The beginning of both users’ experiences start with a home dashboard, a key element missing from the existing platform. Brokers can find a list of frequently used quick actions, such as creating a new risk profile or filing a claim, at the top of the page. Below these quick actions are two grids of risk profile cards, one organized by approaching deadlines, so that the broker is always on top of things, and the other showing recently viewed profiles. Clicking on a risk profile card presents the broker with a quickview of the profile and some required actions, allowing them to jump right in or quickly exit and move to the next one. Clients, on the other hand, can find an assortment of status cards across the page, ranging from important actions requested by their broker, required fields that still need to be filled out, or updates to filed claims.


A screenshot of the Wunderite platform home page. At the top are quick actions a broker can take, like viewing all profiles or creating a new one. Below that are cards for each of their profiles with upcoming deadlines.
An example modal for a profile card. It includes info like the company name, "AngelList", and quick actions to take directly on the profile.

A broker can be greeted with quick actions along the top of the homepage, as well as organized sections for their profile cards.

Streamlined Form-filling

Our other main focus of the platform redesign were the forms themselves. Each risk profile needed a lot of data, and it was our goal to segment these pieces into bite-sized, comprehensible sections. We started with the introduction of a new profile creation process: a simple step form walks the user through some basics—name, description, industry codes, contact information, and collaborators. On completion of the form, the user is taken to the risk profile page, where they can begin filling out their risk data.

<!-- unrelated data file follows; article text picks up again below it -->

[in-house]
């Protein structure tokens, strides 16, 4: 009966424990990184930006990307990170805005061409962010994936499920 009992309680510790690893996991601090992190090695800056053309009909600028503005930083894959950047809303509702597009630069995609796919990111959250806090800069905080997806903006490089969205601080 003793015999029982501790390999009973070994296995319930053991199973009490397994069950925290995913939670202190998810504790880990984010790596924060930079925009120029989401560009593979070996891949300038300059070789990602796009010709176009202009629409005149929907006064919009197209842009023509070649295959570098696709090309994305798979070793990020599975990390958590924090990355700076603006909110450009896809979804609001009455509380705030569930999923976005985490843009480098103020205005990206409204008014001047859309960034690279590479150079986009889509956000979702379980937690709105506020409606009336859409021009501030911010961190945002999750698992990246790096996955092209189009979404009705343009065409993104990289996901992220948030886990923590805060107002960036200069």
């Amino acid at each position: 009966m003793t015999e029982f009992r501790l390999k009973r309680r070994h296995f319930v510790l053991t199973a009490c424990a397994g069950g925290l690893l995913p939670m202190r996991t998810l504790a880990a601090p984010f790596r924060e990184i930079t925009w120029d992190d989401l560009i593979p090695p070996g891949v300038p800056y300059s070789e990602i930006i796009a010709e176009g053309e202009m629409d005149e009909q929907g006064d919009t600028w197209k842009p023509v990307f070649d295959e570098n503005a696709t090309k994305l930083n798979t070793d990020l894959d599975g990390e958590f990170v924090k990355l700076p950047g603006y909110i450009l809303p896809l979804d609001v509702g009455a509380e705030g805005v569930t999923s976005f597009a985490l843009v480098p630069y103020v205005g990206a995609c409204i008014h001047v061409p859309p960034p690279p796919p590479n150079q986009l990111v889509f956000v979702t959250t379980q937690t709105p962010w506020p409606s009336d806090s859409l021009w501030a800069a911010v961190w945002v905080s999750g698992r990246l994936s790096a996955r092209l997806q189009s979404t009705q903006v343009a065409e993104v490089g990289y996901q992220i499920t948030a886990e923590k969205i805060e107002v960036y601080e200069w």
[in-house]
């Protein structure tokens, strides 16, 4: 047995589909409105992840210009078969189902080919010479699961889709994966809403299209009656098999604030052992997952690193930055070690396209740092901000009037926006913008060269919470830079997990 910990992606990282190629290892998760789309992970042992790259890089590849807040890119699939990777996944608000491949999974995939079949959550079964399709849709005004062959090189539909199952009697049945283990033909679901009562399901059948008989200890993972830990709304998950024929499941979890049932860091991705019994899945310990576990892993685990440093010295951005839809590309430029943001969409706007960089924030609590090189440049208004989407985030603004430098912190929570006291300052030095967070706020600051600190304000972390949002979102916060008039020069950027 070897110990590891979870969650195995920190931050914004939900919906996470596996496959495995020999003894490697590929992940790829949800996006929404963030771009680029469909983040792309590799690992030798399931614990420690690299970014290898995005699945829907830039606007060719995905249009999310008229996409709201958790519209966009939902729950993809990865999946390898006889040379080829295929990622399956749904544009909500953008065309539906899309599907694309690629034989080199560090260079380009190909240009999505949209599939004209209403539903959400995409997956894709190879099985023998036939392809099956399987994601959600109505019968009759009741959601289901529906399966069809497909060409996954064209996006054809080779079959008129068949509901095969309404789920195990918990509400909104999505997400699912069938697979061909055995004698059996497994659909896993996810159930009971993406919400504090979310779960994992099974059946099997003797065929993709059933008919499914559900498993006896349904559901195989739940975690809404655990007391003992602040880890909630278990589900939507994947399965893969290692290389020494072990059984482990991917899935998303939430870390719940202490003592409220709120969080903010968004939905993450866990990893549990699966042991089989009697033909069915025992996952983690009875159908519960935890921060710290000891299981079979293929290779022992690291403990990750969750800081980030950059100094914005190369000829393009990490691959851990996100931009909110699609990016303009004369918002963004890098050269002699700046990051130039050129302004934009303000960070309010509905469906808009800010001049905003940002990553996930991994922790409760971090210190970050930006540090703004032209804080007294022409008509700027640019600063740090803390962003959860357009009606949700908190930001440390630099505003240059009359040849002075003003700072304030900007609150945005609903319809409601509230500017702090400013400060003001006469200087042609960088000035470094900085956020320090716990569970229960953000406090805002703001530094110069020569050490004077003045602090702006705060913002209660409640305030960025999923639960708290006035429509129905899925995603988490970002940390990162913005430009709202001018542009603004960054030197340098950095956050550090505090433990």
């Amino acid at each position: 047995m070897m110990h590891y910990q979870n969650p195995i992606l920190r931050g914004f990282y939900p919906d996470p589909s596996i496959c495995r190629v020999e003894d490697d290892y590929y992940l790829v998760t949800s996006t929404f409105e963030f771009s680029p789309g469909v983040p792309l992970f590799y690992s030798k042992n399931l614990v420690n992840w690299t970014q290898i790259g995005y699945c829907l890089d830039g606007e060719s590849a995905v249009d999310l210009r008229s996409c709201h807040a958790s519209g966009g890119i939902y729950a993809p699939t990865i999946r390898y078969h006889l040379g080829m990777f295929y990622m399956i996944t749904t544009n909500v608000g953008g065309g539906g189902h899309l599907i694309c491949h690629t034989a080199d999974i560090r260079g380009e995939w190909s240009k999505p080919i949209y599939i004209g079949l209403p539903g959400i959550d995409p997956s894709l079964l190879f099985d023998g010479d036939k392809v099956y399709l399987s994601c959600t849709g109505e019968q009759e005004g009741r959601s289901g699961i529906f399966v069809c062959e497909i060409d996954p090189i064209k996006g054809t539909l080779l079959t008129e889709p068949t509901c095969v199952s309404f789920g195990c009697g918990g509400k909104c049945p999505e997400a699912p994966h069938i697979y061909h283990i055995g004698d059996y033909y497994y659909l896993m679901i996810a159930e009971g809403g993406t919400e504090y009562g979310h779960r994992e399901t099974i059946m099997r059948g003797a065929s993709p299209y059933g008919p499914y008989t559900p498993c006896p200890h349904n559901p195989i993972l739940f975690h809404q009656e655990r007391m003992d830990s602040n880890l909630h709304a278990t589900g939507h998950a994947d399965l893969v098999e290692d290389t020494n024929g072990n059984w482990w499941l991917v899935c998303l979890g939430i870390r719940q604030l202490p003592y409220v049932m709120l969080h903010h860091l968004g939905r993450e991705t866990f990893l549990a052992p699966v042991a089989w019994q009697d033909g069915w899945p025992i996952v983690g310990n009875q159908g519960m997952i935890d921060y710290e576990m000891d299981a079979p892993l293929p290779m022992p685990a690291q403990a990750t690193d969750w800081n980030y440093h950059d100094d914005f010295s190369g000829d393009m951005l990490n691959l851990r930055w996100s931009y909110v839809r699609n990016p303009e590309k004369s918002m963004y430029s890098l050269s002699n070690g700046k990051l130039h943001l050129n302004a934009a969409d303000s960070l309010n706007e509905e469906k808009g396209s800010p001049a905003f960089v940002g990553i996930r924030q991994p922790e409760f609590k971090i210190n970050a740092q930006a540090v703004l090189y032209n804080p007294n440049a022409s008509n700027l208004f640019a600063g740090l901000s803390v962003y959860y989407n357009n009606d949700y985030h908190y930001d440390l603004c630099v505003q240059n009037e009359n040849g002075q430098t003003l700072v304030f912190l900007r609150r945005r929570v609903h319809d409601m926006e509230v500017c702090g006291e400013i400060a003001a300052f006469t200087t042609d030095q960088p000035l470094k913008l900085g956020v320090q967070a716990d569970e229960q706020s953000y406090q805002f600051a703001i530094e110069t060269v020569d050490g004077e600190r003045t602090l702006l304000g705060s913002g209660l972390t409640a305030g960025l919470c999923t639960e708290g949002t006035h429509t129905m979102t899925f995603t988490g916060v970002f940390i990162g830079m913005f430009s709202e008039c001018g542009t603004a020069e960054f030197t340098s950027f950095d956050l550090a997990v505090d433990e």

A form for creating a new profile. The fields are organization name (filled "IHOP"), description (filled "IHOP is an American multinational pancake house restaurant chain that specializes in breakfast foods"), logo (filled with IHOP's logo), SIC code (filled "Miscellaneous Food Stores"), and NAICS code (which is currently focused).

Across the entire platform, we had to account for a wide variety of information by creating custom inputs that would work for many different cases. One such case was a suggest input, where a user could begin typing a phrase and be provided with options in a dropdown. The initial use case for this was to provide options from a scraped database of industry codes that Wunderite had indexed in Algolia, allowing users to quickly and efficiently find their code without digging through pages of online resources. However, when digging into the data structures for a profile’s risk data, we found that there were some resources that had relationships to other risk data types. We thought this would be a perfect opportunity to use this suggest input again, so we set out to abstract it to work with a server-side fuzzy search using Algolia, as well as a client-side one like Fuse so we could search through our API results without straining the server. In the cases where the user couldn’t find a resource in a local search, we also added a “Create ...” option where a new form would pop over to quickly create the new resource, all without ever having to leave the initial form.


The empty state of the equipment Risk Data section of AngelList's profile
The opened form view for creating a new equipment. The letter "D" is typed into the premise field.
A new form appears over the previous form. This form reads "Add premise" and the user has entered "Denny's" as the name.

We see that we have no equipment, so we start by adding a new record of one.